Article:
In our last post, we talked about the importance of asking a 2L or a 3L for an outline of the course taught by your professor. We won’t reiterate all the benefits of doing so here, but taking class notes in the outline both saves time and lets you focus on the key points in each class, which sometimes aren’t obvious.
By now, you’ve probably heard of “black letter law.” This refers to law that is clear and well-settled. Although your outline should capture this law, there are many areas where the law is ambiguous and much class time will be devoted to exploring these gray areas. Although your instinct may be to capture only “what the law is,” that narrow focus will leave you blinded to ambiguities in the law that are fertile ground for exam questions and that a great exam answer will explore.
For example, some broad categories of gray areas in the law are:
Majority vs. minority rule: This refers to situations in which a majority of jurisdictions (states, courts) have adopted one rule, but there are other jurisdictions that have adopted a different rule. The rule followed by more jurisdictions is the “majority rule,” and the rule followed by fewer jurisdictions is the “minority rule.”
Traditional vs. modern rule: This similarly refers to situations in which jurisdictions are split on what the law (or rule) is. Instead of comparing the number of jurisdictions adopting one rule or another, though, this divide captures jurisdictions that have adopted a long-standing rule versus jurisdictions adopting a more recent rule. Although a majority of jurisdictions may embrace the traditional rule, your professor may think the modern rule is preferable. In such a case, when responding to an exam question, you should not blindly cite the majority rule and instead should analyze the result under both rules.
Statutory vs. common law: Sometimes statutes and the common law address the same topic in a different way. Expecting students to analyze how the result would differ under a statutory or common law approach is fertile ground for an exam question.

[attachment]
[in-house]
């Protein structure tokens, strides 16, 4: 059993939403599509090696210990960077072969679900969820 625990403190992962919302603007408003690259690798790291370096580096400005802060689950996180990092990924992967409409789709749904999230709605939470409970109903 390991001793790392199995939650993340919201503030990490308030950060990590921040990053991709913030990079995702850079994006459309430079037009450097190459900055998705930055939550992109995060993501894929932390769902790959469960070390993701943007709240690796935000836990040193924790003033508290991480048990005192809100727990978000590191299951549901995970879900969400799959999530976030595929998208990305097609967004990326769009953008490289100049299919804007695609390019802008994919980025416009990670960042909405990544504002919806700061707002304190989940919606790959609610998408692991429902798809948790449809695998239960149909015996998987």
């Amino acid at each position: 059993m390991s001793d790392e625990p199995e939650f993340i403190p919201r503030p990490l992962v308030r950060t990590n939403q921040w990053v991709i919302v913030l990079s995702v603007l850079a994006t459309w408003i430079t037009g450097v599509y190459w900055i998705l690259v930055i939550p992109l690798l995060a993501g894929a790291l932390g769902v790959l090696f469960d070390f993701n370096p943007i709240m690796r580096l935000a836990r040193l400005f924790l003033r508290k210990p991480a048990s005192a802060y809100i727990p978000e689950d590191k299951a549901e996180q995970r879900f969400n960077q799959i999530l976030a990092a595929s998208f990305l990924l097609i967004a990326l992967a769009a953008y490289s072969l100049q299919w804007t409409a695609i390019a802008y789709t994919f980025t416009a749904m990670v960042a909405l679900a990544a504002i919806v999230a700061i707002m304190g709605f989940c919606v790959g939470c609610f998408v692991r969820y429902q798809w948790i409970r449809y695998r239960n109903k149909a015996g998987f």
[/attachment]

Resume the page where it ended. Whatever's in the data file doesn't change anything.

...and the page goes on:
Judge A vs. Judge B: Are there judges in a single case (e.g., a majority opinion vs. dissenting opinion), or judges examining similar cases, that reach different conclusions? Appreciating the different conclusions, and the bases for each, is helpful if asked to analyze an analogous situation on an exam.
Even when looking at a single statute or case, keep an ear open for class discussion of gray areas, such as:
Would following the plain language of the statute violate its purpose in a given circumstance, and if so, which interpretation should control?
What if a statute was enacted for multiple purposes and those purposes conflict in a particular scenario?
Should a statute be interpreted broadly or narrowly?
Does the rationale that led a court to adopt a particular rule still apply under different facts?
Is a case’s holding narrow or broad (i.e., is it meant to apply only in the limited circumstances of a particular case or should it apply to a range of situations)?
If a court gives multiple reasons for its decision, could those rationales conflict under different circumstances?
Often, the law isn’t as clear as you’d like it to be. Instead of worrying about such ambiguity, embrace it, because you’ve spotted an issue that may well end up on your exam. Also, because most professors will use class discussion to tease out these issues, capture the various sides of the debate in your notes and you’ll have an advantage at predicting exam topics and at drafting a superior exam response.